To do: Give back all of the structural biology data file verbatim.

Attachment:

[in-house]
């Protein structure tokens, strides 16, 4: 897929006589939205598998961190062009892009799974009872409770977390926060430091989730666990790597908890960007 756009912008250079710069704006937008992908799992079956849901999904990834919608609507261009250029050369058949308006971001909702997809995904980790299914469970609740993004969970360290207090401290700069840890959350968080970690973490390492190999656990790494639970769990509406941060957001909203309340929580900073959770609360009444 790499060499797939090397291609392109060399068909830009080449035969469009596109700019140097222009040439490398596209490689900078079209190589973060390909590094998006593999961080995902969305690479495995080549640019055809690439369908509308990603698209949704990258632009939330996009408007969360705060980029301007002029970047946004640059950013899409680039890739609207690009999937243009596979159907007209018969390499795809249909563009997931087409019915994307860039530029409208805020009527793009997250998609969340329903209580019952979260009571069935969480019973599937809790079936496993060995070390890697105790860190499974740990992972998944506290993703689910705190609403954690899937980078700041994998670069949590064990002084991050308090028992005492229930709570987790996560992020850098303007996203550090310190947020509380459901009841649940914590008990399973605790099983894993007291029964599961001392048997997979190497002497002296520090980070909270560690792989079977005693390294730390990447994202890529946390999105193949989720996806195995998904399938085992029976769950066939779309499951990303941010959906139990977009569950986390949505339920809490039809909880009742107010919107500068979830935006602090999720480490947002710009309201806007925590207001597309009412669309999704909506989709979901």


[in-house]
């Protein structure tokens, strides 16, 4: 897929006589939205598998961190062009892009799974009872409770977390926060430091989730666990790597908890960007 756009912008250079710069704006937008992908799992079956849901999904990834919608609507261009250029050369058949308006971001909702997809995904980790299914469970609740993004969970360290207090401290700069840890959350968080970690973490390492190999656990790494639970769990509406941060957001909203309340929580900073959770609360009444 790499060499797939090397291609392109060399068909830009080449035969469009596109700019140097222009040439490398596209490689900078079209190589973060390909590094998006593999961080995902969305690479495995080549640019055809690439369908509308990603698209949704990258632009939330996009408007969360705060980029301007002029970047946004640059950013899409680039890739609207690009999937243009596979159907007209018969390499795809249909563009997931087409019915994307860039530029409208805020009527793009997250998609969340329903209580019952979260009571069935969480019973599937809790079936496993060995070390890697105790860190499974740990992972998944506290993703689910705190609403954690899937980078700041994998670069949590064990002084991050308090028992005492229930709570987790996560992020850098303007996203550090310190947020509380459901009841649940914590008990399973605790099983894993007291029964599961001392048997997979190497002497002296520090980070909270560690792989079977005693390294730390990447994202890529946390999105193949989720996806195995998904399938085992029976769950066939779309499951990303941010959906139990977009569950986390949505339920809490039809909880009742107010919107500068979830935006602090999720480490947002710009309201806007925590207001597309009412669309999704909506989709979901």